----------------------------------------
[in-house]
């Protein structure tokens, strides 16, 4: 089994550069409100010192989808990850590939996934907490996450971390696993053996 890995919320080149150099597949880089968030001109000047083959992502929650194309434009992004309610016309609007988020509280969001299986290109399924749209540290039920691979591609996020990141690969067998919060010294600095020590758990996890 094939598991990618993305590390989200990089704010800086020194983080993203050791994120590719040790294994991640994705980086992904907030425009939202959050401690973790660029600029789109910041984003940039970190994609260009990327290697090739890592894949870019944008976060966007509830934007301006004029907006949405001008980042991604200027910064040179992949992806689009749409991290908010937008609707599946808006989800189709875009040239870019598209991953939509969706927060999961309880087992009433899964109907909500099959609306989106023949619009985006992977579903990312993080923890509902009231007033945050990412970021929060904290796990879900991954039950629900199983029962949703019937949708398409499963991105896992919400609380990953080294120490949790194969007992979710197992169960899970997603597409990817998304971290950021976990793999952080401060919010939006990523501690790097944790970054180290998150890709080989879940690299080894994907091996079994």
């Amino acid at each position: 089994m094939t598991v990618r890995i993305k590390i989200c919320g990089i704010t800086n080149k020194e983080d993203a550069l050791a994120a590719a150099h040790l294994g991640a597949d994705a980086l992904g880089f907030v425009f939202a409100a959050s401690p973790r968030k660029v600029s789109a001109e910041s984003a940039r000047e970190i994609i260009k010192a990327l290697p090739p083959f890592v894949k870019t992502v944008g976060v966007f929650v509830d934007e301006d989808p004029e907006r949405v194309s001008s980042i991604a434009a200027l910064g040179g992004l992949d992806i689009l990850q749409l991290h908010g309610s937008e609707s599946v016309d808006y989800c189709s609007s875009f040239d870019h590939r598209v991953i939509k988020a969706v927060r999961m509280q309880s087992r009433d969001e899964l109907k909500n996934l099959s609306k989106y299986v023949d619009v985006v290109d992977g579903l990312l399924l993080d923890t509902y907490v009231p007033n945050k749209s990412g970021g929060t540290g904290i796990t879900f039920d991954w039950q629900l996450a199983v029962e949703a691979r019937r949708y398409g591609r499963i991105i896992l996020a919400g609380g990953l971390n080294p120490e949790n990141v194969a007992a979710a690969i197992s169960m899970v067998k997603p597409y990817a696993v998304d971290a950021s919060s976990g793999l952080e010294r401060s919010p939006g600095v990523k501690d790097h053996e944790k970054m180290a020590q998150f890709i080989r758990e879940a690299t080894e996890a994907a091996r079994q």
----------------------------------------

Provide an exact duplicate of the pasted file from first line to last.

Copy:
[in-house]
């Protein structure tokens, strides 16, 4: 089994550069409100010192989808990850590939996934907490996450971390696993053996 890995919320080149150099597949880089968030001109000047083959992502929650194309434009992004309610016309609007988020509280969001299986290109399924749209540290039920691979591609996020990141690969067998919060010294600095020590758990996890 094939598991990618993305590390989200990089704010800086020194983080993203050791994120590719040790294994991640994705980086992904907030425009939202959050401690973790660029600029789109910041984003940039970190994609260009990327290697090739890592894949870019944008976060966007509830934007301006004029907006949405001008980042991604200027910064040179992949992806689009749409991290908010937008609707599946808006989800189709875009040239870019598209991953939509969706927060999961309880087992009433899964109907909500099959609306989106023949619009985006992977579903990312993080923890509902009231007033945050990412970021929060904290796990879900991954039950629900199983029962949703019937949708398409499963991105896992919400609380990953080294120490949790194969007992979710197992169960899970997603597409990817998304971290950021976990793999952080401060919010939006990523501690790097944790970054180290998150890709080989879940690299080894994907091996079994």
């Amino acid at each position: 089994m094939t598991v990618r890995i993305k590390i989200c919320g990089i704010t800086n080149k020194e983080d993203a550069l050791a994120a590719a150099h040790l294994g991640a597949d994705a980086l992904g880089f907030v425009f939202a409100a959050s401690p973790r968030k660029v600029s789109a001109e910041s984003a940039r000047e970190i994609i260009k010192a990327l290697p090739p083959f890592v894949k870019t992502v944008g976060v966007f929650v509830d934007e301006d989808p004029e907006r949405v194309s001008s980042i991604a434009a200027l910064g040179g992004l992949d992806i689009l990850q749409l991290h908010g309610s937008e609707s599946v016309d808006y989800c189709s609007s875009f040239d870019h590939r598209v991953i939509k988020a969706v927060r999961m509280q309880s087992r009433d969001e899964l109907k909500n996934l099959s609306k989106y299986v023949d619009v985006v290109d992977g579903l990312l399924l993080d923890t509902y907490v009231p007033n945050k749209s990412g970021g929060t540290g904290i796990t879900f039920d991954w039950q629900l996450a199983v029962e949703a691979r019937r949708y398409g591609r499963i991105i896992l996020a919400g609380g990953l971390n080294p120490e949790n990141v194969a007992a979710a690969i197992s169960m899970v067998k997603p597409y990817a696993v998304d971290a950021s919060s976990g793999l952080e010294r401060s919010p939006g600095v990523k501690d790097h053996e944790k970054m180290a020590q998150f890709i080989r758990e879940a690299t080894e996890a994907a091996r079994q």